SpaceX CRS-22 Dragon launches with new solar arrays for ISS
Lifting off atop a brand new Falcon 9 rocket, SpaceX sent its CRS-22 Dragon spacecraft into orbit on a day-and-a-half trek to the International Space Station.
Launch took place at 1:29 p.m. EDT (17:29 UTC) June 3, 2021, from Launch Complex 39A at NASA’s Kennedy Space Center in Florida. Aboard the cargo Dragon is over 7,300 pounds (3,300 kilograms) of cargo for the ISS, including a multitude of science experiments. Among the cargo is an expansion of the station’s power capabilities in the form of the first two of six new Roll Out Solar Arrays.
It is expected to take approximately 40 hours from launch to arrive at the station. An autonomous docking with International Docking Adapter 3 on the space-facing side of the Harmony module is expected around 5 a.m. EDT (9:00 UTC) June 5.
Following launch, the first stage of the rocket landed successfully aboard SpaceX’s autonomous drone ship “Of Course I Still Love You.” This particular booster, B1067, was on its first flight. This was the first Falcon 9 launch of 2021 with a new booster.
CRS-22 Dragon is expected to remain at the space station for about a month before being loaded with experiments and equipment returning to Earth.
During its stay, the iROSA solar arrays are expected to be removed from Dragon’s trunk using the robotic Canadarm2. During two spacewalks (the first of which is scheduled for June 16) two Expedition 65 astronauts are scheduled to install the arrays on the P6 truss segment, which has the two oldest solar array wings aboard the outpost.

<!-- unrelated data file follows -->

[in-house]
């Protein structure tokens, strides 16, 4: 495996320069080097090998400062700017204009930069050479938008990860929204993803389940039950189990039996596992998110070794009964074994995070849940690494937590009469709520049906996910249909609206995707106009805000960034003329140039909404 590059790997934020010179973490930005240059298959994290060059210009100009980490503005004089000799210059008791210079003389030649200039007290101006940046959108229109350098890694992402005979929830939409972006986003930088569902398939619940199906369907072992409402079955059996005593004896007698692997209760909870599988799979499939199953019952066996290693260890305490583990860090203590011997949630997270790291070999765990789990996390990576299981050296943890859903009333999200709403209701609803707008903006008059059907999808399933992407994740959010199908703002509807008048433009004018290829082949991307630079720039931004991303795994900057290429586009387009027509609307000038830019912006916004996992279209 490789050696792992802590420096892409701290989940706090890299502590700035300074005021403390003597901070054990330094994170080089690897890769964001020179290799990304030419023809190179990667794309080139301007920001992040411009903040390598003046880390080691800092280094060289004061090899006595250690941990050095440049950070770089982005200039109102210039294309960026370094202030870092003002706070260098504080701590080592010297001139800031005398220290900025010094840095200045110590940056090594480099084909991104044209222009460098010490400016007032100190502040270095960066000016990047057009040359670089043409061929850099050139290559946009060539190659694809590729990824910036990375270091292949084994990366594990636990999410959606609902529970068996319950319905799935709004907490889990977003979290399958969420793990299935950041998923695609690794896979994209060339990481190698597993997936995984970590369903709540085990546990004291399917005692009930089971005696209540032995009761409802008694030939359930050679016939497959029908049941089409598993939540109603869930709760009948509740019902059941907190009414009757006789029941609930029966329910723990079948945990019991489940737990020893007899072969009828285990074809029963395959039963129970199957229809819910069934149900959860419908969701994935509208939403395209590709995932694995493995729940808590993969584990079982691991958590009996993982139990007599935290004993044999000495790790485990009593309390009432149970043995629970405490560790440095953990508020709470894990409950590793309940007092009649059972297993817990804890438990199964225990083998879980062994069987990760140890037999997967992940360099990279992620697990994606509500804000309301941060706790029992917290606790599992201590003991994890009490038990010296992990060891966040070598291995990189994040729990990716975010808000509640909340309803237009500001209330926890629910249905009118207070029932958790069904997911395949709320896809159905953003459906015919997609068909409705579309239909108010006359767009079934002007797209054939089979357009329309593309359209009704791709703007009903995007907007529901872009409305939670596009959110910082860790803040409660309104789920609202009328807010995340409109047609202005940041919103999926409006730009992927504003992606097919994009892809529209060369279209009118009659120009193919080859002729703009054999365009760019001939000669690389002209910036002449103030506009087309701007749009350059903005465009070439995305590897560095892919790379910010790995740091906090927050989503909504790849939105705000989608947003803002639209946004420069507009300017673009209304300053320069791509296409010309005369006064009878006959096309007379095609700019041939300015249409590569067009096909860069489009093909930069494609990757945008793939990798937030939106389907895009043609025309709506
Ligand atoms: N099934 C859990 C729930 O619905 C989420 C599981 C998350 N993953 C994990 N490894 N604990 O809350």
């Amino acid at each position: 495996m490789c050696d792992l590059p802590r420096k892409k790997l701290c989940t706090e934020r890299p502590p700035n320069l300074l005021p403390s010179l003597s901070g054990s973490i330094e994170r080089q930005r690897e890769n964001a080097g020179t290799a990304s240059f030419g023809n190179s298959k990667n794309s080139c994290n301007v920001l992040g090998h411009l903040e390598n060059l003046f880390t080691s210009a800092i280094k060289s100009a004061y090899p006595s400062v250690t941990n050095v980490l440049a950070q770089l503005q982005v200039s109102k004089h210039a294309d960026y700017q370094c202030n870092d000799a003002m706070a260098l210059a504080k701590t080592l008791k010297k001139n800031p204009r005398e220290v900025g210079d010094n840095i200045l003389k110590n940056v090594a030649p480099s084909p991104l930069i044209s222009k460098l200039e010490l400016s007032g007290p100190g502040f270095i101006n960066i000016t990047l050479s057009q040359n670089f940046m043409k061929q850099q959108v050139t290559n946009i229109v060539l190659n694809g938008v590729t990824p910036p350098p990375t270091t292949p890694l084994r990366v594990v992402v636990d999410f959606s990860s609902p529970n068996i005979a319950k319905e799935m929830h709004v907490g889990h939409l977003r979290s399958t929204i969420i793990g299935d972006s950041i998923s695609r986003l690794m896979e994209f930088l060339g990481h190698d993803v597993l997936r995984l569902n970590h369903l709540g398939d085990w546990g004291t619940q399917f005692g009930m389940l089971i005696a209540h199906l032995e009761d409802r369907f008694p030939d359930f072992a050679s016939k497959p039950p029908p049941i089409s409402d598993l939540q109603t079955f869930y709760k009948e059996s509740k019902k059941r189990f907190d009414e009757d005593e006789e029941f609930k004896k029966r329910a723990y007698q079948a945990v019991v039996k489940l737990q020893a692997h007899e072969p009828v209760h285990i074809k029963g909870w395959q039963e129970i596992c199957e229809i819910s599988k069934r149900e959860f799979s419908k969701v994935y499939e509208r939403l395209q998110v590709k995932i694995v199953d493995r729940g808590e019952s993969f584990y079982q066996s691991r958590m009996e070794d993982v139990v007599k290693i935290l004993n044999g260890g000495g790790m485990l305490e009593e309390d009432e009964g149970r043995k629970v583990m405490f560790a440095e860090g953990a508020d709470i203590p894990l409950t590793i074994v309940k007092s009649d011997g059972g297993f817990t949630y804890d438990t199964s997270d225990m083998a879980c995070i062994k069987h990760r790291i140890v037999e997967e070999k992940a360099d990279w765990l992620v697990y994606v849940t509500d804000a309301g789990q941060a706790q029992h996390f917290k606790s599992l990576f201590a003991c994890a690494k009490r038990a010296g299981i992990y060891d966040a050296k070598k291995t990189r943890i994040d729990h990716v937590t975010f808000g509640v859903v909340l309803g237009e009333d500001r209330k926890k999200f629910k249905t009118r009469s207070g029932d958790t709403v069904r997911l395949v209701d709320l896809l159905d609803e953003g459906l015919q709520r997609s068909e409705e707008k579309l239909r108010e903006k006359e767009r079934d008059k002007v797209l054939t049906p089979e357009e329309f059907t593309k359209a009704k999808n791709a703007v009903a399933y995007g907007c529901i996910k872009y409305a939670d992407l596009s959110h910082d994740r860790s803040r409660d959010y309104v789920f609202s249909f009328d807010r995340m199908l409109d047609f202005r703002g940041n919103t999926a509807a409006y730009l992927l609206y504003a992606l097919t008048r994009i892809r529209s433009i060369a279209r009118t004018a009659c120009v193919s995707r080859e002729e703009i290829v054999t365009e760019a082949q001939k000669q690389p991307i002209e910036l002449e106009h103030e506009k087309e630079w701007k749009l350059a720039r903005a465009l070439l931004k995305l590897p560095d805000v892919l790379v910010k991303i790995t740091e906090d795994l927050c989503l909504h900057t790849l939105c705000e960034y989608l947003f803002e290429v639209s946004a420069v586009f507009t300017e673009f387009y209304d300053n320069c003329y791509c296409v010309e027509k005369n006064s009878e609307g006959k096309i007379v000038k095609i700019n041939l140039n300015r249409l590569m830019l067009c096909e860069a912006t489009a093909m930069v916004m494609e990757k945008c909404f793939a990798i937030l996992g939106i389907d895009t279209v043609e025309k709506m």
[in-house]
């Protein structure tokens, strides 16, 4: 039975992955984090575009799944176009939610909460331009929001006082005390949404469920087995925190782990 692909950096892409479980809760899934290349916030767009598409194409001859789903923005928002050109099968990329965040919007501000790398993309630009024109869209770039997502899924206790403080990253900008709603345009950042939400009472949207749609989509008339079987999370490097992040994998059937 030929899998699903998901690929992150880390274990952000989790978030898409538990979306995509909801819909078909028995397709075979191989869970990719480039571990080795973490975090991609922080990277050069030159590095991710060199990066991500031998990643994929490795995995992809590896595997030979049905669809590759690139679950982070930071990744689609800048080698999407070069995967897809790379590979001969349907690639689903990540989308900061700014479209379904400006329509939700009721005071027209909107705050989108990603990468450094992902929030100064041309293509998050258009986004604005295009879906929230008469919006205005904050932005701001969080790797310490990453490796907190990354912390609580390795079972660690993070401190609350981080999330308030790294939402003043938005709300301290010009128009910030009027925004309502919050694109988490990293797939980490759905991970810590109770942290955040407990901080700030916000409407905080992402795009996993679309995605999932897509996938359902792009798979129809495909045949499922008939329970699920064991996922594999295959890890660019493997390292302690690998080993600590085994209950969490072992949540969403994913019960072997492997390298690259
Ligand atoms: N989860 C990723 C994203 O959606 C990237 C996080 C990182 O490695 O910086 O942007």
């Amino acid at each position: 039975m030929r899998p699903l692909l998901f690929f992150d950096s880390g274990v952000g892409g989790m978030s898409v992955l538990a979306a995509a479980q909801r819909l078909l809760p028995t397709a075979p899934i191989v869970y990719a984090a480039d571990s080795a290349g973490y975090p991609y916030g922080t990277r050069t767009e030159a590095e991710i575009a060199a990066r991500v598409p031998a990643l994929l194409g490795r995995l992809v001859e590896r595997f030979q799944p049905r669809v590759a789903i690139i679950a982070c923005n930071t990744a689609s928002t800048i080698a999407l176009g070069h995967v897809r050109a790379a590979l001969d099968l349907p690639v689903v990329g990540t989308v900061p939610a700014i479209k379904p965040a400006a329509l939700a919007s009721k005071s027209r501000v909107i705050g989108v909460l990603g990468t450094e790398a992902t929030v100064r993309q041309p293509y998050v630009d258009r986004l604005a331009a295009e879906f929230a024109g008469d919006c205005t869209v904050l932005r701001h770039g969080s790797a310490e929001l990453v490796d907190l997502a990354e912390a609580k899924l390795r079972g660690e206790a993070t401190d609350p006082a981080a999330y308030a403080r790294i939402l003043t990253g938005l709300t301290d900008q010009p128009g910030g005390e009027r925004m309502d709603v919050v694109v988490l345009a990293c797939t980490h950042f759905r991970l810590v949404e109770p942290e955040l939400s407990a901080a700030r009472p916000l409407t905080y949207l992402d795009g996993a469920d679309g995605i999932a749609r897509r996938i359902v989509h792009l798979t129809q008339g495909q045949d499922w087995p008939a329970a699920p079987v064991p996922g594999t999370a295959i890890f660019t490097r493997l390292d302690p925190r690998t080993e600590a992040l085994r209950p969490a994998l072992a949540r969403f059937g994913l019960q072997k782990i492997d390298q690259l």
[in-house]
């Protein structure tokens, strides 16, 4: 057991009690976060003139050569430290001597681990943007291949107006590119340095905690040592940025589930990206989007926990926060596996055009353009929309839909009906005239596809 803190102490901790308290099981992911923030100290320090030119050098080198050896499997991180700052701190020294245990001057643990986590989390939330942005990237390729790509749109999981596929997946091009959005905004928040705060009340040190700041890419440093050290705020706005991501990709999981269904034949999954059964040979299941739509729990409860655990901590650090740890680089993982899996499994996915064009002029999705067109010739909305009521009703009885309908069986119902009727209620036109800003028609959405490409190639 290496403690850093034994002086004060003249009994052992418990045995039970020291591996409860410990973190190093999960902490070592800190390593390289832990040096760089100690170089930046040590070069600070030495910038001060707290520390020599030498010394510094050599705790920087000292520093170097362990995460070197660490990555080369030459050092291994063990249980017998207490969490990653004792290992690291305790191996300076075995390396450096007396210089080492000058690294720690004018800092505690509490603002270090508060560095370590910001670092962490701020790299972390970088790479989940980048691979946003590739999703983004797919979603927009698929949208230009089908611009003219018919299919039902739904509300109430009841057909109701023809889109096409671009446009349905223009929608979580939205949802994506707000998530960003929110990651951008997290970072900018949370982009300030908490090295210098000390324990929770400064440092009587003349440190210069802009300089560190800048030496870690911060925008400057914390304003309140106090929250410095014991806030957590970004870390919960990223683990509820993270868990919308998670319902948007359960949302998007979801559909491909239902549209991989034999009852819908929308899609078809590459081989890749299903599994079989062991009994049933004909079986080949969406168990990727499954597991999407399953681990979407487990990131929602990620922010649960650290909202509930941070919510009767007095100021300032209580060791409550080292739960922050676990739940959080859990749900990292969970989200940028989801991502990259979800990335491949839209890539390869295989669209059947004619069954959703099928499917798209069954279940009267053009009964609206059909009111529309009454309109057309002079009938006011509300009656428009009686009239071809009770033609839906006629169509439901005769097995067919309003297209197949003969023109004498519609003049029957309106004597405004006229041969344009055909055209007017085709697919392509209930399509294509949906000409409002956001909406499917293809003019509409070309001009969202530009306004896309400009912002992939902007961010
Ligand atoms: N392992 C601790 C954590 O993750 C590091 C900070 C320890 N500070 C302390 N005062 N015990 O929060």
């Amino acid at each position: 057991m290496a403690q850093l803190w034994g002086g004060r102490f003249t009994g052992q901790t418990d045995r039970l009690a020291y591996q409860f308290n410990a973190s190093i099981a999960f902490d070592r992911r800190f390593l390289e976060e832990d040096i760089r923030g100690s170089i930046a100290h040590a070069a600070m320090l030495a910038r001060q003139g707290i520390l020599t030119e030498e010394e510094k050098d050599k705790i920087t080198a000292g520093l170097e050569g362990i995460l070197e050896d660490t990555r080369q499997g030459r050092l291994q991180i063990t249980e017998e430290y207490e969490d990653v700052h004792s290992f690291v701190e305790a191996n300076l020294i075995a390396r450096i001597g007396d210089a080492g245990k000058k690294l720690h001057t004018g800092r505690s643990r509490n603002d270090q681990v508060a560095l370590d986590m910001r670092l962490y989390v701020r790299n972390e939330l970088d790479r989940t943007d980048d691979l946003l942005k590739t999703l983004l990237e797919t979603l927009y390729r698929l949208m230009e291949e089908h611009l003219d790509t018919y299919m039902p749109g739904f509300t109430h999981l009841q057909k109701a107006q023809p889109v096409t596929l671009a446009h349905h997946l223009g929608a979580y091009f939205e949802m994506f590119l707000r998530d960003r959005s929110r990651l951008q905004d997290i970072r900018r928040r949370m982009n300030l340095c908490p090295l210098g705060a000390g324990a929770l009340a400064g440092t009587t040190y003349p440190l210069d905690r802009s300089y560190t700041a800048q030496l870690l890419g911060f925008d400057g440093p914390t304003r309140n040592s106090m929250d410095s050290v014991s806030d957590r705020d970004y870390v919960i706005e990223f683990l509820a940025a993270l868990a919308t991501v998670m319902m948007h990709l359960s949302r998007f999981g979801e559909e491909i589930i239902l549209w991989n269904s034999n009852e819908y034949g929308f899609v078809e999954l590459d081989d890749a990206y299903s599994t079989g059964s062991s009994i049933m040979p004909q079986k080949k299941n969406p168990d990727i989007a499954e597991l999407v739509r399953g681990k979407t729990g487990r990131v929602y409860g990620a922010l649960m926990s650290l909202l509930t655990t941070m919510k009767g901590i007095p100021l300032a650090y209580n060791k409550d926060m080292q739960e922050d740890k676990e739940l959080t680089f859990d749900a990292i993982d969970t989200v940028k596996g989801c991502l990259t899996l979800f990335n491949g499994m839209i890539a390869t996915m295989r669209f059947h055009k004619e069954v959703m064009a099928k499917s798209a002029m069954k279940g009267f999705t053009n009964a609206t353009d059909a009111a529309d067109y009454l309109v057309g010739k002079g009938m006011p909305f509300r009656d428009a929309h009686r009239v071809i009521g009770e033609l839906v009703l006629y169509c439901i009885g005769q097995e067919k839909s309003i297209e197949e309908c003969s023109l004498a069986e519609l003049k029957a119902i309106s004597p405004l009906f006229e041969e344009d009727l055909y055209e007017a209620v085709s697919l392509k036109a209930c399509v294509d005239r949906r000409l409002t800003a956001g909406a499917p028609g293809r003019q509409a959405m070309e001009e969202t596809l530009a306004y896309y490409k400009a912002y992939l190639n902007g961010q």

The original arrays on the truss (there are eight) were given an on-orbit life of about 15 years. Over the years, the harsh environment of space has slowly degraded the solar cells on the existing arrays and collectively they are currently generating up to 160 kilowatts of power, according to NASA.
Once all six iROSA arrays are installed (the other two pairs are expected to be launched next year), the power production aboard the outpost is expected to be boosted to about 215 kilowatts.
Video courtesy of NASA
Video courtesy of Orbital Velocity
Matt Haskell is a published aviation and spaceflight photographer and writer based in Merritt Island Florida. Born and raised outside Edwards Air Force Base and NASA’s Armstrong Flight Research Center, he moved to Florida’s Space Coast and began photographing and reporting spaceflight professionally full time in 2018.